Jindan's son's correspondence with Queen Victoria adds an interesting dimension, making the narrative more relatable for casual viewers. Michael Singh asserts that Jindan symbolizes both indignation and injustice, as well as the Sikhs' inability to preserve their kingdom. He describes her as an iconic figure, noting that she was the last to defy the British, marking a pivotal moment in history.

 Many talented South Asian female artists, such as Gurinder Chadha, Meera Syal, and Shazia Mirza, have highlighted the challenges of British Asian identity. While the struggles of displacement are crucial to document, there is a notable lack of narratives like Maharani Jindan that delve into experiences predating the challenges faced by families grappling with being Asian in a predominantly white society.

 In contemplating my own story, should I begin with my parents' immigration to England in the 1970s? Or could drawing inspiration from Maharani Jindan's experiences offer insights to make sense of my present-day life? Exploring historical perspectives can provide a unique lens through which to understand the complexities of identity and assimilation.

 In England, many people tend to associate South Asian women with troubling issues like "honour" killings, forced marriages, domestic violence, and foeticide. While these are serious problems that we must address, positive stories of Asian women's achievements, like those recognized by the Asian Women of Achievement awards, often don't get enough attention in the media, art, or history books. This lack of representation leaves young British Punjabi Sikh or South Asian girls with limited aspirational role models. It's essential to highlight and celebrate the achievements of these women to provide more positive role models for the next generation.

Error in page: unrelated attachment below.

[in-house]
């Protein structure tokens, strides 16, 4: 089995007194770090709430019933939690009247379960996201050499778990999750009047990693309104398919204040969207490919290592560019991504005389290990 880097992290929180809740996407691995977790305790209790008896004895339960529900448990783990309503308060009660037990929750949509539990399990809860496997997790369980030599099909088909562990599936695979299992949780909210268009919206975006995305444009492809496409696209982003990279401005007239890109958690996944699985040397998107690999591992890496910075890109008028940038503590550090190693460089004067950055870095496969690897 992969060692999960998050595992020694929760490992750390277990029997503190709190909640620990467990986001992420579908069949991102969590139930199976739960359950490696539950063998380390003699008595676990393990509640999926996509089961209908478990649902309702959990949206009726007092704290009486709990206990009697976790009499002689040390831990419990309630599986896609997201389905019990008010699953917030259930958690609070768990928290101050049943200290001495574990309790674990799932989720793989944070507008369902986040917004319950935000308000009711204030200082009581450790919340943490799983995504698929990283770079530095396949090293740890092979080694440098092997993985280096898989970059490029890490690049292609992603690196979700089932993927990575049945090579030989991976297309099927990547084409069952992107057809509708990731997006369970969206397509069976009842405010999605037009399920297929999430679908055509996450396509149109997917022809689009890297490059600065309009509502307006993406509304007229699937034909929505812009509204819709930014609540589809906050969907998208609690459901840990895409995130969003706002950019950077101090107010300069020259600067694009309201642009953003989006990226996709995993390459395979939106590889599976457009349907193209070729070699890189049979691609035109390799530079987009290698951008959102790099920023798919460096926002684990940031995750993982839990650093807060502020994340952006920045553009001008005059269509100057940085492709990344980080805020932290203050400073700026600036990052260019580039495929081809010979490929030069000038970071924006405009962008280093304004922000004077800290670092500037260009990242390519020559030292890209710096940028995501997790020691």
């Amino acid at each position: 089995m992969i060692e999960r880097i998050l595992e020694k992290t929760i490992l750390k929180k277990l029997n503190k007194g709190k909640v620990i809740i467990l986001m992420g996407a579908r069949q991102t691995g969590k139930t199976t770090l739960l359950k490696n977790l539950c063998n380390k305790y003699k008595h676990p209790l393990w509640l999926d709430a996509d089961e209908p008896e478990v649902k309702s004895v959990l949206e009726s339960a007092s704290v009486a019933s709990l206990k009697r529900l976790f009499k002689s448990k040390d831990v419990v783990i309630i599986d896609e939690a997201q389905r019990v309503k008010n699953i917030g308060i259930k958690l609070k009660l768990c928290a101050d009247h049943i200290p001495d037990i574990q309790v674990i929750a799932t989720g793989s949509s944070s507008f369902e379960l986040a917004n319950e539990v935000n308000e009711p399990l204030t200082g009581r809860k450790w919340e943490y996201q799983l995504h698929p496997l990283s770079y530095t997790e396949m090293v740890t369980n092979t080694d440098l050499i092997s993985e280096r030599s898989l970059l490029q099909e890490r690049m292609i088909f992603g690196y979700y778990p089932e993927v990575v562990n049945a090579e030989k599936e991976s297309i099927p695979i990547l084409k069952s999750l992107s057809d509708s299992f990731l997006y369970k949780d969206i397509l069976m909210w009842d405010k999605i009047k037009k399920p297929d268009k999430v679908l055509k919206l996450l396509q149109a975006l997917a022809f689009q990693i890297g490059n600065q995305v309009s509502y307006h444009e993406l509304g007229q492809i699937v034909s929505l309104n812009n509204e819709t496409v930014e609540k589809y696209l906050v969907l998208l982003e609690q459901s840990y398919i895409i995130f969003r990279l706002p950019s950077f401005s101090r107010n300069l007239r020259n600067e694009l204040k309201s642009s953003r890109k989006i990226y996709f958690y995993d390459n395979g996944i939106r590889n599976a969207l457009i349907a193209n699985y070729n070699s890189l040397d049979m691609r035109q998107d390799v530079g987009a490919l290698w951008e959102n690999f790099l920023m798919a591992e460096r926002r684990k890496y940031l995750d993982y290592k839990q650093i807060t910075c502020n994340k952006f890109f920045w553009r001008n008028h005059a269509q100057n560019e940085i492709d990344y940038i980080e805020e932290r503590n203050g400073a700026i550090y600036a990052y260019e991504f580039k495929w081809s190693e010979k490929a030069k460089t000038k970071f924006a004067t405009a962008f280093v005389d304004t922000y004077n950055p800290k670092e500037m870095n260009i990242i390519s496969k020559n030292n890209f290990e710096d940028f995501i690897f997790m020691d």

Artists Rabindra and Amrit Singh say: "We definitely need to . . . counter the negative stereotyping that so many of us grew up with . . . [This will come] from a better knowledge and pride in who we are, which involves looking to the exemplary, too often hidden figures in our history."

 There are many unsung heroines whose stories remain largely unexplored. Take Mai Bhago, a dedicated warrior saint in Sikhism during the 1700s. She fearlessly led men into battle as part of Guru Gobind Singh Ji's army. Another remarkable figure is Bibi Dalair Kaur, who in the 17th century, rallied 100 women Sikh soldiers to combat the Mughals.

 These inspirational stories extend beyond Sikhism and Punjabis. Ayesha (Aishah), the wife of Prophet Muhammad, boldly led an army against Khalif Ali in the early days of Islam, asserting her late husband's authority. In a different realm, Muslim writer Rokeya Hossain broke barriers by penning "Sultana's Dream" in 1905. This science-fiction narrative depicted a female utopia in Bangladesh, where women held sway in the public sphere. These narratives highlight the diverse and empowering tales of women across different cultures and eras.

 Lakshmibai of Jhansi, a prominent Hindu queen and renowned female warrior in India, gained recognition for her fiery spirit in resisting British rule. While initially acknowledged in Indian history books, her fame skyrocketed through media coverage. Now, there's a wish that a similar recognition will be achieved by Jindan Kaur, who also played a significant role in her time.

 *Based on an article by Herpreet Kaur Grewal, published on 3rd January 2011 in The Guardian